Then, there was a wonderful welcome event held at the Maslow Hotel - where the cheapest room is a mere R2,011 a night - just before the fundraising was to start. Although I am only making assumptions about the details, I can see how this event would have consisted of welcome drinks and hors d'oeuvres, while CEOs clutched hands in greeting and networked.

After this warm-up event, the CEOs were given sleeping bags by Virgin Atlantic and allocated their specially designed cardboard chairs that folded into beds within the cordoned-off and guarded section of Gwen Lane where they would 'sleep under the stars'. Because saying 'sleep in a cardboard box in the bitter cold with nothing but the clothes on your back' wouldn't sound quite so romantic.
Twitter/AkiAnastasiouTwitter/Lead_SA
The participants arrived prepared, of course, wearing the warm outfits they perhaps purchased for expensive trips to wintry Europe that, oh yes! no homeless person could ever dream of embarking upon.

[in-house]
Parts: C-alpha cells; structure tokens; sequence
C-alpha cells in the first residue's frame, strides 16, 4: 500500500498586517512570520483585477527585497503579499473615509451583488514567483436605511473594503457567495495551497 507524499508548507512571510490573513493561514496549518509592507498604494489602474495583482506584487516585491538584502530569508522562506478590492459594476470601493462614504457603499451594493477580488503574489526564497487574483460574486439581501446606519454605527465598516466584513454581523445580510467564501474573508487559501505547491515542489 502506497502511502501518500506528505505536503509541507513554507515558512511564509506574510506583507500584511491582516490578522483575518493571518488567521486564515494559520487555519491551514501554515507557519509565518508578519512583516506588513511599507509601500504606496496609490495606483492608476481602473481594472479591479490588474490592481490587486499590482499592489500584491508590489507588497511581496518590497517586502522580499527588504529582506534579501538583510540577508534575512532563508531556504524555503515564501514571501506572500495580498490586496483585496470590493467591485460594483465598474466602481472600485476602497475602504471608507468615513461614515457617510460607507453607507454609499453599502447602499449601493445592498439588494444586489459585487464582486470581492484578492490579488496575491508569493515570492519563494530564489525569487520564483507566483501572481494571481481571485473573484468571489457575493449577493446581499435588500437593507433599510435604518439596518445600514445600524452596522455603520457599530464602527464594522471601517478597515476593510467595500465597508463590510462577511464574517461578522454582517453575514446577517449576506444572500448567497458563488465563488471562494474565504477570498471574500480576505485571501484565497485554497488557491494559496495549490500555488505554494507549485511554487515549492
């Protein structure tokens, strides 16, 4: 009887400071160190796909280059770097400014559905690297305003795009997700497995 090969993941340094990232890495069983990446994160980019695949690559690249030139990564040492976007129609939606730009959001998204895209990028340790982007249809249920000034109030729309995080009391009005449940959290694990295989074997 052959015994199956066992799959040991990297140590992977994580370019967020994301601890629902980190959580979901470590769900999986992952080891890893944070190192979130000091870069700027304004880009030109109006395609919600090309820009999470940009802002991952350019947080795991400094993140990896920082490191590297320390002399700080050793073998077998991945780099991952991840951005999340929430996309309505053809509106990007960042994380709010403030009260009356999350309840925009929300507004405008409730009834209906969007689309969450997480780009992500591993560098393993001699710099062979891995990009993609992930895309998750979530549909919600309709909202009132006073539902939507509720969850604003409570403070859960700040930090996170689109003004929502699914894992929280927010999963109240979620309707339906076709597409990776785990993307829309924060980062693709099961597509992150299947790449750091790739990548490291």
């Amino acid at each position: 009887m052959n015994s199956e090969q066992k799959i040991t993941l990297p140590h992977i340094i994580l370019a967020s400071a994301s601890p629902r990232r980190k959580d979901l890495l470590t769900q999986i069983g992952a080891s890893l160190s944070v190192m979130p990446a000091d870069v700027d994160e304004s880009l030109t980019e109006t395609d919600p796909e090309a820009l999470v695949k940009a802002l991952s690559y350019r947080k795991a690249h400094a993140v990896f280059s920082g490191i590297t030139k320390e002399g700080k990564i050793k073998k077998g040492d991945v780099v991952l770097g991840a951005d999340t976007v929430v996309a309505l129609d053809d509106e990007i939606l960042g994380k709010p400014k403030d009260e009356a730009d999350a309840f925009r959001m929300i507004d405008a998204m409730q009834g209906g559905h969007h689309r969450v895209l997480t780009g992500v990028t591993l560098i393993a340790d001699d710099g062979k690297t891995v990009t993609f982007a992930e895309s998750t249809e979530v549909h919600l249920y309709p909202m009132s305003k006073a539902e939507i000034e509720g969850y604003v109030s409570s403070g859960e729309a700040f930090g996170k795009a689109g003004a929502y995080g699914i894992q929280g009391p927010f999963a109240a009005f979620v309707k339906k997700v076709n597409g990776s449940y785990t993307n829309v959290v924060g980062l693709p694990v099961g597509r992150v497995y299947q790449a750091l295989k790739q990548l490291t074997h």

Some CEOs 'braved' the cold in their entertainment kiosk, walking on the soft padding of what appeared to be a mini-golf course.
And heaven forbid they get bored! With PJ Powers and their trusty cellphones, they can still have fun!
And, at the end of the night, a reward: A hot beverage and a gift bag.
The irony of the matter was not lost on Twitter users, who commented on the hilarity of the rich and privileged in the country sleeping out to experience only an iota of what homeless people go through and inspire others to donate money so they can 'win' the event as its biggest fundraiser.